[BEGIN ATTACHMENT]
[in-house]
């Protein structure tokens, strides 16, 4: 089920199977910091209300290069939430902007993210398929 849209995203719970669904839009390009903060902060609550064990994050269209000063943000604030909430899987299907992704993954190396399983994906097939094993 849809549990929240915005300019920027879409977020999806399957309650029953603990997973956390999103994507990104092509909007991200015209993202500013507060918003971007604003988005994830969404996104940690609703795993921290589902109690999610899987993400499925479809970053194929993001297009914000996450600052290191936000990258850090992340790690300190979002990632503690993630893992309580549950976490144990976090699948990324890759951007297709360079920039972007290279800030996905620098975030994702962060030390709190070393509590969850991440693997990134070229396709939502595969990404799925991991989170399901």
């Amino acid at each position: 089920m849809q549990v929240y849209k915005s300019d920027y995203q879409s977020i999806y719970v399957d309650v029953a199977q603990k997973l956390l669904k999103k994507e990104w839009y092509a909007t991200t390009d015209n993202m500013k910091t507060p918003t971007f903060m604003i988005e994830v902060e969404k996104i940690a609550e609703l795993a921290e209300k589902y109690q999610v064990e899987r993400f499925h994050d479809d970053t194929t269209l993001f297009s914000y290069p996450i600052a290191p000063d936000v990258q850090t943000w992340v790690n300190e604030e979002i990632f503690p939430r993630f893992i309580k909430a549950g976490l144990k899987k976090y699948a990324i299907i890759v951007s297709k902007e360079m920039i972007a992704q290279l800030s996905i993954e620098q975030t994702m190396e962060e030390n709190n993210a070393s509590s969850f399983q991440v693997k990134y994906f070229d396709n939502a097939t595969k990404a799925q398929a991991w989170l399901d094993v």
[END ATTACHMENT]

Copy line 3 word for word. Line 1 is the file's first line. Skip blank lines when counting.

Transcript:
């Amino acid at each position: 089920m849809q549990v929240y849209k915005s300019d920027y995203q879409s977020i999806y719970v399957d309650v029953a199977q603990k997973l956390l669904k999103k994507e990104w839009y092509a909007t991200t390009d015209n993202m500013k910091t507060p918003t971007f903060m604003i988005e994830v902060e969404k996104i940690a609550e609703l795993a921290e209300k589902y109690q999610v064990e899987r993400f499925h994050d479809d970053t194929t269209l993001f297009s914000y290069p996450i600052a290191p000063d936000v990258q850090t943000w992340v790690n300190e604030e979002i990632f503690p939430r993630f893992i309580k909430a549950g976490l144990k899987k976090y699948a990324i299907i890759v951007s297709k902007e360079m920039i972007a992704q290279l800030s996905i993954e620098q975030t994702m190396e962060e030390n709190n993210a070393s509590s969850f399983q991440v693997k990134y994906f070229d396709n939502a097939t595969k990404a799925q398929a991991w989170l399901d094993v």